SOURCE: American Society of Clinical Oncology, news release, June 3, 2016
FRIDAY, June 3, 2016 (HealthDay News) -- For women with advanced HER2-positive breast cancer, a similar but less expensive experimental drug works just as well as the standard drug Herceptin (trastuzumab), a new study finds.
HER2-positive tumors contain certain genes that are associated with more rapid tumor growth and a worse prognosis, according to the American Cancer Society.
The new drug targeting these tumors is what's known as a biosimilar drug -- in this case, a drug similar to Herceptin. Biosimilars are designed to mimic the brand-name medicine, and are expected to produce roughly the same results in patients, the U.S. Food and Drug Administration explained.
Researchers conducted a randomized phase III clinical trial of the biosimilar trastuzumab antibody drug MYL-1401O. Their trial included 500 patients. The trial was conducted at 95 sites in Africa, Asia, Europe and Latin America.
The women received chemotherapy and either Herceptin or MYL-1401O for at least eight cycles, followed by Herceptin alone until their disease progressed.
Six months later, response rates were similar in both groups, 70 percent with MYL-1401O and 64 percent with Herceptin, the study found.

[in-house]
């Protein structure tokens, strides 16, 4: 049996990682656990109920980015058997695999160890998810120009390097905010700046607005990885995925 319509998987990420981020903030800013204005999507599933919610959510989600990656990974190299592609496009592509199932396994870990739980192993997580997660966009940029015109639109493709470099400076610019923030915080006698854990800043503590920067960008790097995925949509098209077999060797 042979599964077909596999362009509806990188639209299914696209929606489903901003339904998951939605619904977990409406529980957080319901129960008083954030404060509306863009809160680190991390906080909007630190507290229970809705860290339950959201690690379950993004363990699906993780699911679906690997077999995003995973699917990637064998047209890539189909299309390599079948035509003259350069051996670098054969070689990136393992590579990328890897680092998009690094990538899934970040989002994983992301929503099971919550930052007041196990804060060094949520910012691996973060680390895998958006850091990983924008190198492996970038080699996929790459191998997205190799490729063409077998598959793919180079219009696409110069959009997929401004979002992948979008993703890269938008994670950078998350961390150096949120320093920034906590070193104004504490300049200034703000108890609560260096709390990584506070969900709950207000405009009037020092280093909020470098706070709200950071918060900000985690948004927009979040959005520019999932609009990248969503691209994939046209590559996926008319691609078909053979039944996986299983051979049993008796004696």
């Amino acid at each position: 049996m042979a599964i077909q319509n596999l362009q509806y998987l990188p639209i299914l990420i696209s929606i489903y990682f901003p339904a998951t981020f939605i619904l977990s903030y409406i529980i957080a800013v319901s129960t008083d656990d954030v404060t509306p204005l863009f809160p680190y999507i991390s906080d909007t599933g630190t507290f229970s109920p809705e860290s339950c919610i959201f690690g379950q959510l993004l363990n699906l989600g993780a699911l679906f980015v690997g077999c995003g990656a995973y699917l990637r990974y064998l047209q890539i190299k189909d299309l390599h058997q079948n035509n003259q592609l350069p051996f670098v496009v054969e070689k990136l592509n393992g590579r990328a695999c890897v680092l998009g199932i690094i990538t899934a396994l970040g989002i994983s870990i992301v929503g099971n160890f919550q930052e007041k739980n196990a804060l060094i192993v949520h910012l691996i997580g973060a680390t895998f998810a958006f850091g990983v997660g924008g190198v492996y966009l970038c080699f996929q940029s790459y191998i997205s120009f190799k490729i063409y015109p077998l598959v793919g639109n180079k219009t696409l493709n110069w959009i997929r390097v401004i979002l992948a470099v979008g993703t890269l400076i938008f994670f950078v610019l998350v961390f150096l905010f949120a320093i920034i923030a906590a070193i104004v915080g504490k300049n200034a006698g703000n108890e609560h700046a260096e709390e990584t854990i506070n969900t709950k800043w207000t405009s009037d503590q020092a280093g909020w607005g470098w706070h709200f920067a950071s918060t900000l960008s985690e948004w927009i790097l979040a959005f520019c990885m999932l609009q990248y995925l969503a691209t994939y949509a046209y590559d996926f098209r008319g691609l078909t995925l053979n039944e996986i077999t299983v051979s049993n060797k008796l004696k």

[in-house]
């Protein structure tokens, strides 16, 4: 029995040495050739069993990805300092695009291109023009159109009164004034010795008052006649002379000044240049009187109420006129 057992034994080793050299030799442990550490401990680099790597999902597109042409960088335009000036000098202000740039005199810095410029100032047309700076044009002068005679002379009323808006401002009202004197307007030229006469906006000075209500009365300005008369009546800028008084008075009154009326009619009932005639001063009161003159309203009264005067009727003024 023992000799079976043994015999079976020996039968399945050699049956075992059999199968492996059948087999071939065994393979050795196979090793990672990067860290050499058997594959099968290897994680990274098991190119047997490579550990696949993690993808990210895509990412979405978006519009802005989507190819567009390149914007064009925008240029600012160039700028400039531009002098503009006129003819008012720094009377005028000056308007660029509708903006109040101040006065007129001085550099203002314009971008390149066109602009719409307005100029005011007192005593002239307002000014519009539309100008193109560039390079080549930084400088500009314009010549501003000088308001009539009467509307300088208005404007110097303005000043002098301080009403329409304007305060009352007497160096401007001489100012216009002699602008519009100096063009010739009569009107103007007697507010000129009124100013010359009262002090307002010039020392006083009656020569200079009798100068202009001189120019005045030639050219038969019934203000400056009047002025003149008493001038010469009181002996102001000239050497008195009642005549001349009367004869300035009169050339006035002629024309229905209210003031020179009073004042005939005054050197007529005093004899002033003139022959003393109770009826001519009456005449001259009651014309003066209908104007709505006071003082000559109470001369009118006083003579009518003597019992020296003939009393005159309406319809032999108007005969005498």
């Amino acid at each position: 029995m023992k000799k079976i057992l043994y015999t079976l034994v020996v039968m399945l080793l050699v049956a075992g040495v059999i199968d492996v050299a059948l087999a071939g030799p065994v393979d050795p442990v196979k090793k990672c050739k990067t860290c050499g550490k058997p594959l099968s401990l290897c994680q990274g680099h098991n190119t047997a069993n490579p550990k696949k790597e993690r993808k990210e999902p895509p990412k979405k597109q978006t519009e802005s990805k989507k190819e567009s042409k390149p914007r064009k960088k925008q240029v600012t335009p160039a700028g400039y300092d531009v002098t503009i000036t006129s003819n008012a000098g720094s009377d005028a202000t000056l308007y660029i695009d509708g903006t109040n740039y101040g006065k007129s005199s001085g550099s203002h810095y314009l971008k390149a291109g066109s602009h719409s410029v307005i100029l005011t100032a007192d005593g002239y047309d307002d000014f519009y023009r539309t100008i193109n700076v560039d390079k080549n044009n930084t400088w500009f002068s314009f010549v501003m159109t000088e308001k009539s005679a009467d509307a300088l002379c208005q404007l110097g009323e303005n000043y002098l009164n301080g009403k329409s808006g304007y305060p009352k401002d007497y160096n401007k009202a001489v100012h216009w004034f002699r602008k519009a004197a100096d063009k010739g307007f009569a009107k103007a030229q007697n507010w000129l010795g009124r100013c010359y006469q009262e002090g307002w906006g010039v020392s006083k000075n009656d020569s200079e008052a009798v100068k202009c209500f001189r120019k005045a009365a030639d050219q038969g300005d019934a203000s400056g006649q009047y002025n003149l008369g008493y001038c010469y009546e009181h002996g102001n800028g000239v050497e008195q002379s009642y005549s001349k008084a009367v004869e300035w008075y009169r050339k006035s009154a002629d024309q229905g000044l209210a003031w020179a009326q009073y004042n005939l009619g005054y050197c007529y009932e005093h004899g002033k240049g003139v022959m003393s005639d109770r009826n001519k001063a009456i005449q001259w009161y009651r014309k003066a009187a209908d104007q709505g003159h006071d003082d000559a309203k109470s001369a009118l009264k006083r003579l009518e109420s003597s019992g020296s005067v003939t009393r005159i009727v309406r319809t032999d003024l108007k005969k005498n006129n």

Rates of serious side effects were also similar -- 36 percent in the Herceptin group and 38 percent in the MYL-1401O group. The most common serious side effect was a low white blood cell count. There was no difference in measures of heart function between the two groups. There were four treatment-related deaths in each group, the researchers reported.
The study was funded by Mylan Pharmaceuticals. The findings were scheduled to be presented Friday at the annual meeting of the American Society of Clinical Oncology, in Chicago. Study results presented at meetings are generally viewed as preliminary until they've been published in a peer-reviewed journal.
Herceptin "has markedly improved survival of women with HER2-positive breast cancer, but many women around the world can't benefit from [the drug] due to its high cost," lead study author Dr. Hope Rugo said in a society news release.
Rugo, a professor of medicine at the University of California, San Francisco, said that this is one of the first clinical trials to show equivalency of a Herceptin-like biosimilar to the brand-name drug.
"We hope that the introduction of biosimilars will expand patient access to this effective drug, which has already benefited the lives of thousands of people across the globe," Rugo concluded.
The U.S. National Cancer Institute has more about breast cancer treatment.